Eighth, no sovereign shall take up arms except against a declared enemy of the European society. Complaints shall be discussed and mediated by the senate in the city of peace. The Union shall defend the sovereigns who agree with its decisions. After at least fourteen nations have joined the confederation, any sovereign refusing to join is to be declared an enemy by the rest of Europe, which is to make war on it until the state joins or is dispossessed. The ninth article specified that the senate was to represent with one delegate each the following 24 powers: France, Spain, England, Holland, Savoy, Portugal, Bavaria, Venice, Genoa, Florence, Switzerland, Lorraine, Sweden, Denmark, Poland, the papal states, Muscovy, Austria, Courland, Prussia, Saxony, Palatine, Hanover, and ecclesiastical electors. Obviously this scheme allowed extra votes for the divided German and Italian states. Tenth, each state shall contribute to the expenses of the society in proportion to its revenues. Eleventh, the senate shall take up questions after a plurality vote, and three-fourths is needed for a decision. Twelfth, none of the fundamental articles may be altered except by a unanimous vote of all members.
In the important articles Saint-Pierre gave more details he recommended such as Utrecht as the seat of the senate, which shall have an ambassador in every province of two million people. No sovereign shall keep more than 6,000 soldiers in his nation. Enemies of the union shall be punished with death or life imprisonment, and anyone reporting a conspiracy shall be given a reward. Every year on the same day sovereigns shall renew their oath to the Union. If a state has no succeeding sovereign, the Union may regulate the succession or allow a republic to be formed.
The useful articles are even more specific. The commander-in-chief of the federal forces shall not belong to any sovereign family. Rotating senators shall preside week by week. The four standing committees on politics, diplomacy, finances, and war are to be supplemented by committees of reconciliation, which shall adjust difficulties or report them to the senators for their decision. Freedom of religion is allowed. The Union may agree on weights, measures, and coins. The senate may mediate between conflicts of non-members and support the sovereign who accepts its offer. The European Union shall encourage Asia to establish a permanent society also.
Jean-Jacques Rousseau was a fascinating individual, whose unorthodox ideas and passionate prose caused a flurry of interest in 18th-century France; his republican sentiments for liberty, equality, and brotherhood led eventually to the French Revolution. He was born on June 28, 1712, but his mother died in giving birth to him. His father had him reading romances and classical histories such as Plutarch before apprenticing him to an engraver. Rousseau loved to walk in nature; frustrated at being locked outside the city gates of Geneva at nightfall, at the age of sixteen he left his home to wander on his own. He was guided by a Catholic priest to Madame de Warens, who took him in for about ten years and eventually became his mistress. Rousseau studied music and devised a new system of musical notation, which was rejected by the Academy of Sciences. Throughout his life Rousseau often earned his living by copying music. In Paris in the 1740s he entered literary society and wrote both the words and music for an opera Les Muses Galantes. Rousseau lived for thirty years with an uneducated servant girl, who bore him five children, according to his Confessions, but all of them were given to an orphanage in infancy.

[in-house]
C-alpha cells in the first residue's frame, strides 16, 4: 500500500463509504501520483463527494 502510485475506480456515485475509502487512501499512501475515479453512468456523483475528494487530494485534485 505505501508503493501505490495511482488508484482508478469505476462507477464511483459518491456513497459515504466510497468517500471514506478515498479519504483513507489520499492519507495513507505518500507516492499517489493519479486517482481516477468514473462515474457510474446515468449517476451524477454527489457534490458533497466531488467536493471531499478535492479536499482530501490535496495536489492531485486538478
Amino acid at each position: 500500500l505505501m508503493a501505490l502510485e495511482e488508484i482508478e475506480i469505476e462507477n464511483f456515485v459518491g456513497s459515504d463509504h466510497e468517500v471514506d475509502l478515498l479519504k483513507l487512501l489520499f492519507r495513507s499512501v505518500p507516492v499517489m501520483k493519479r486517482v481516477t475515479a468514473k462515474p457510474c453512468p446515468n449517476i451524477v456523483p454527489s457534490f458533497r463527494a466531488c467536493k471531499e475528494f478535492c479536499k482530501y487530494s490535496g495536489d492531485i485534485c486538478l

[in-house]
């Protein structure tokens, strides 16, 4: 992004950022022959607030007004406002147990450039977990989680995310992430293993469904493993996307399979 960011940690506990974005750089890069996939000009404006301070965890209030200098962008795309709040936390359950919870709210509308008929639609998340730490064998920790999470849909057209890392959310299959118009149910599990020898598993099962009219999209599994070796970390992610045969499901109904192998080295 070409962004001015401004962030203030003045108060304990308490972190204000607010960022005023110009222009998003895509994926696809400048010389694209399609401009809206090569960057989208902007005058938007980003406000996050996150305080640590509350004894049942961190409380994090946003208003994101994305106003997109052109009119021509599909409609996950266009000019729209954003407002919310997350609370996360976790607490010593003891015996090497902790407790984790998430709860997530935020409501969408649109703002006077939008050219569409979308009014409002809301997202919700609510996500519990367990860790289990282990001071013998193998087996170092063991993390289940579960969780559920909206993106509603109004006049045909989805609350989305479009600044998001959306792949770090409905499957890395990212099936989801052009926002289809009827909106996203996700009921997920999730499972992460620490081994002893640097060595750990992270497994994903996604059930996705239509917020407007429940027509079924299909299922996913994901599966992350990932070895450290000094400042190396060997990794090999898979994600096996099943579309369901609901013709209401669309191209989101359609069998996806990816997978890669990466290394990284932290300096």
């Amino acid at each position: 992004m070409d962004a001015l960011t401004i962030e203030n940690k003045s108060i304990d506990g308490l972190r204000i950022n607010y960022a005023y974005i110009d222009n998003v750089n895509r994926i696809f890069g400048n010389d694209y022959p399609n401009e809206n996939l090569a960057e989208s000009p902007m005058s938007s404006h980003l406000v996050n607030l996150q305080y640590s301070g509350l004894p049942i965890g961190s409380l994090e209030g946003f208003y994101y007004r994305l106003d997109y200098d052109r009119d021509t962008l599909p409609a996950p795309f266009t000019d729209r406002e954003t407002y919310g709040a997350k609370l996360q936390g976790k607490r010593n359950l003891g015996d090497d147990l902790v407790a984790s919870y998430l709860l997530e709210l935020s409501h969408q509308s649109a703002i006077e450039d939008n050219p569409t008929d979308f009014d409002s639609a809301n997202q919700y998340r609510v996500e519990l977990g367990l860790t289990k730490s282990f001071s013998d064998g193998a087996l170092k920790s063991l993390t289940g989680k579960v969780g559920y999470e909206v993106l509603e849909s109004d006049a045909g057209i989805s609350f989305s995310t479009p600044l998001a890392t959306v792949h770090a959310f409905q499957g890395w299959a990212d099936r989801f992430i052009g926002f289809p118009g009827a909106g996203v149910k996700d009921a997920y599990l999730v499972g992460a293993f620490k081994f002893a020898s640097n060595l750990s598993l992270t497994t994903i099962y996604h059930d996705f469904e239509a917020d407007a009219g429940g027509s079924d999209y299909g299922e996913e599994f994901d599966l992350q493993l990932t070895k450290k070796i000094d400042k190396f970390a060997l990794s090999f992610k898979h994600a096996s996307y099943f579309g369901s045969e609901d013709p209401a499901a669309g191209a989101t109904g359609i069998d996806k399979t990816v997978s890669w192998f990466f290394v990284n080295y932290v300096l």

In 1749 Rousseau burst into prominence by winning an essay contest on the theme: “Has the progress of the arts and sciences contributed more to the corruption or purification of morals?” Rousseau criticized social institutions for having corrupted the essential goodness of nature and the human heart. In his “Discourse on the Origin of Inequality” he elaborated on the process of how social institutions must have developed into the extreme inequities of aristocratic France, where the nobility and the clergy lived in luxury while the poor peasants had to pay most of the taxes. In his “Discourse on Political Economy” he suggested remedies for these injustices. In 1756 he retreated to a simple country life and wrote a romantic novel La Nouvelle Héloise, which won the hearts of many. Some historians consider Rousseau the initiator of the romantic rebellion in art and literature.
Rousseau’s two greatest works were published in 1762-The Social Contract and Emile or On Education. For Rousseau society itself is an implicit agreement to live together for the good of everyone with individual equality and freedom. However, people have enslaved themselves by giving over their power to governments, which are not truly sovereign when they do not promote the general will. Rousseau believed that only the will of all the people together granted sovereignty. Various forms of government are instituted to legislate and enforce the laws. He wrote that the first duty of the legislator is to make the laws conform to the general will, and the first rule of public economy is to administer justice in conformity with the laws. His natural political philosophy echoes the way of Lao-zi. He suggested that the greatest talent of a ruler is to disguise his power to render it less odious by conducting the state so peaceably that it seems to need no conductors. Rousseau valued his citizenship in Geneva, where he was born, and he was one of the first strong voices for democratic principles. He believed there could be no liberty without virtue and no virtue without citizens.